Modern Homesteading on a Smaller Scale.

Farm Updates!

Farm Updates!

Good morning! Since the farm is going down this year (even if my half of the garden IS still under water…) I will be running a wordpress page specifically with farm updates, C.S.A. and market information, and posts about whatever amazing vegetable or recipe strikes my fancy at 6 in the morning while Stella is still asleep. It will be . I’ll be linking the pertinent entries (read: the more wordy ones) to the “Farm” page on this site but if you are keen to keep in touch with Farmer Val rather than Homestead Val, subscribe to that one as well. You will see a lot of “What’s in your C.S.A. Share This Week?” kind of entries, but hey! Roll that beautiful vegetable footage!

So on that note, here was the first 2017 entry written on, in which Val talks about what a CSA actually is and how paying it forward can make a small farm happen (and why that’s important, too!) Also for the history buffs out there, go directly to the link and scroll down to the 2015 entries to see pictures of James building our chicken coop!

C.S.A. 2017

Hello party people! It’s April, the sun is (kinda) shining, and the first round of vegetables are in the ground. We still have four spots open for our 2017 CSA, which goes from June 20th to October 31st. Pick-up will either be in Poulsbo, Bainbridge, or at the farm. Yow! What’s a CSA, you ask? Well, it stands for “community supported agriculture” and is one of the best ways for farmers to get up and running after three months of winter sans bucks.

Close your eyes, breathe for a sec, and picture a farmer. What do you imagine? Most people picture a dude, most likely a white dude (in overalls and a tractor coughing behind him, perhaps). In our imaginations, that white dude is farming a bucolic, storybook plot of criss-crossed rows of vegetable but the reality is slightly different. Most farmers in America are male, but most of those are Hispanic and here from Mexico or Guatemala as migrant workers. Quite frankly, most Americans don’t want these jobs, even if our grandparents and most generations before them made their living this way. The average age of the American farmer-owner is over 60 and most of those guys are in the Midwest, growing monoculture corn (as in, dry corn that turns into corn syrup or other food product) or soybeans (that turn into other food additives). Those guys, by the way, are getting farm subsidies and that is basically the only way they can pay the bills.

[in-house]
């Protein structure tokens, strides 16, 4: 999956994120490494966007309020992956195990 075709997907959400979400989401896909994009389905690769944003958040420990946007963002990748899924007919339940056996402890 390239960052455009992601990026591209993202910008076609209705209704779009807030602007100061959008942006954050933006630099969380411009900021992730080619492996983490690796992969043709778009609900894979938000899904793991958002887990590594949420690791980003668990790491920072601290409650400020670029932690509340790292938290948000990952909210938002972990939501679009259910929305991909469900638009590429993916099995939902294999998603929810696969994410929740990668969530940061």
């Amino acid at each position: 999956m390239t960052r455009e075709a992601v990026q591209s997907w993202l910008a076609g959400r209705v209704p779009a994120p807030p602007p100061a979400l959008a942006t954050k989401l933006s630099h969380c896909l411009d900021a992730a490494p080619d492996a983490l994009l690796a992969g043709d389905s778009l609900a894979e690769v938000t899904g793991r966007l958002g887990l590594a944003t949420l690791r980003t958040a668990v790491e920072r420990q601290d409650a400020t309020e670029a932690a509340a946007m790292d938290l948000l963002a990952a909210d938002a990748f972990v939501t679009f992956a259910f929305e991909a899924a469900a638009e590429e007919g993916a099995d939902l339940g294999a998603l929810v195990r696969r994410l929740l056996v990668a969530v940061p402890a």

When it comes to the food we actually eat, the people farming are still old, still male, and now mostly impoverished. It’s a sad state of affairs that if I then have you picture “organic farmer” or “vegetable farmer”, most people will picture a doe-eyed dreamer who has accepted their life of poverty as an okay trade for a sustainable life and the ability to commune with the earth day in and day out. Well. This is actually a little true. The reality is Americans would balk at the price of food if we actually paid what it was worth so I and my farming friends are usually broke as a joke. We need to know that all our hard work will actually let us pay the rent, so having a CSA share not only allows us to buy seed at the beginning of the year, but also gives us peace of mind that we can pay the rent!

So thank you for supporting a young farmer! A female farmer! A vegetable farmer! And an organic farmer (okay, “sustainable”, since I’m too broke to get certified). Paying in to a CSA upfront takes a little bit of that impoverished edge off and, especially since this is the inaugural season, is necessary to get all our bits in pieces in order. Email me at heartofgoldfarm at if you want to buy in! $400 for 20 weeks of vegetables. Thanks, friend.